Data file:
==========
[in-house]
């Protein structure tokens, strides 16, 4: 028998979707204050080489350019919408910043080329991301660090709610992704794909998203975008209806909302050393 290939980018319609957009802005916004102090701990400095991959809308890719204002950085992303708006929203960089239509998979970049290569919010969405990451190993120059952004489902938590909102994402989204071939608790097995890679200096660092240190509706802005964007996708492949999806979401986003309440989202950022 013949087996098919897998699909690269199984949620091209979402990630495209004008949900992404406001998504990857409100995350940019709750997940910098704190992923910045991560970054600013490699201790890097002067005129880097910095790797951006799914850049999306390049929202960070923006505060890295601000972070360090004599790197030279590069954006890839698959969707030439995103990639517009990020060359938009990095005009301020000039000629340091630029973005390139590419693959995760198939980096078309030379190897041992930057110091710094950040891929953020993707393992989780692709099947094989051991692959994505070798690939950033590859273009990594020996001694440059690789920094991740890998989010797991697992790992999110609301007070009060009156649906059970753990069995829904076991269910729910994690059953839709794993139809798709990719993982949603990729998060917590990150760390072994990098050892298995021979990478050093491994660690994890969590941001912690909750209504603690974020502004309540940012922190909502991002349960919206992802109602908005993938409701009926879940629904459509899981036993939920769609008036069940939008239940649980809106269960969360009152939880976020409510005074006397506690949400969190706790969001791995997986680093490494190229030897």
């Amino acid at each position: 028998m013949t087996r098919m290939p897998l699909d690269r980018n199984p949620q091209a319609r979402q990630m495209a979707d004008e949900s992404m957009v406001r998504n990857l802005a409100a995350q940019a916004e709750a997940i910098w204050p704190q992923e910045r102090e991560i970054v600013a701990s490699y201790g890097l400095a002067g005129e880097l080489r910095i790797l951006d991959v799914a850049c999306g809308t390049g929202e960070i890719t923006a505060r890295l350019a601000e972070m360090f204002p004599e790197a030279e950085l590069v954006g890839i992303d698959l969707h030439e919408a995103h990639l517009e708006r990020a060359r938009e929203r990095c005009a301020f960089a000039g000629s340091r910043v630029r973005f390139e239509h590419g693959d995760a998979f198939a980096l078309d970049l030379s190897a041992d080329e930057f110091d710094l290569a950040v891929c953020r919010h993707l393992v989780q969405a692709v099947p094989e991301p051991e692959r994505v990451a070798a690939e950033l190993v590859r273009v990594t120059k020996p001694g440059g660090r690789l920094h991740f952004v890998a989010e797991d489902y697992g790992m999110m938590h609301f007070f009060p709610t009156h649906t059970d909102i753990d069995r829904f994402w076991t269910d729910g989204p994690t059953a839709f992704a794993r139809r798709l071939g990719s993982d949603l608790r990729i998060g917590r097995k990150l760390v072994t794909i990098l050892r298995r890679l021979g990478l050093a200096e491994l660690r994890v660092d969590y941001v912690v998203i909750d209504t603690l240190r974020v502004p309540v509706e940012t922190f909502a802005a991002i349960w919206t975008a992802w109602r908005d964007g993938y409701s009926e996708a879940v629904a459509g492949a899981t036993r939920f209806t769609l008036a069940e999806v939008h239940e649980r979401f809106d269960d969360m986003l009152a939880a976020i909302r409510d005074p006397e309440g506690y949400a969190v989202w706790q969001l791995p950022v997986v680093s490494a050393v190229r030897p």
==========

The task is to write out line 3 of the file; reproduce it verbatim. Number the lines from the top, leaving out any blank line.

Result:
């Amino acid at each position: 028998m013949t087996r098919m290939p897998l699909d690269r980018n199984p949620q091209a319609r979402q990630m495209a979707d004008e949900s992404m957009v406001r998504n990857l802005a409100a995350q940019a916004e709750a997940i910098w204050p704190q992923e910045r102090e991560i970054v600013a701990s490699y201790g890097l400095a002067g005129e880097l080489r910095i790797l951006d991959v799914a850049c999306g809308t390049g929202e960070i890719t923006a505060r890295l350019a601000e972070m360090f204002p004599e790197a030279e950085l590069v954006g890839i992303d698959l969707h030439e919408a995103h990639l517009e708006r990020a060359r938009e929203r990095c005009a301020f960089a000039g000629s340091r910043v630029r973005f390139e239509h590419g693959d995760a998979f198939a980096l078309d970049l030379s190897a041992d080329e930057f110091d710094l290569a950040v891929c953020r919010h993707l393992v989780q969405a692709v099947p094989e991301p051991e692959r994505v990451a070798a690939e950033l190993v590859r273009v990594t120059k020996p001694g440059g660090r690789l920094h991740f952004v890998a989010e797991d489902y697992g790992m999110m938590h609301f007070f009060p709610t009156h649906t059970d909102i753990d069995r829904f994402w076991t269910d729910g989204p994690t059953a839709f992704a794993r139809r798709l071939g990719s993982d949603l608790r990729i998060g917590r097995k990150l760390v072994t794909i990098l050892r298995r890679l021979g990478l050093a200096e491994l660690r994890v660092d969590y941001v912690v998203i909750d209504t603690l240190r974020v502004p309540v509706e940012t922190f909502a802005a991002i349960w919206t975008a992802w109602r908005d964007g993938y409701s009926e996708a879940v629904a459509g492949a899981t036993r939920f209806t769609l008036a069940e999806v939008h239940e649980r979401f809106d269960d969360m986003l009152a939880a976020i909302r409510d005074p006397e309440g506690y949400a969190v989202w706790q969001l791995p950022v997986v680093s490494a050393v190229r030897p």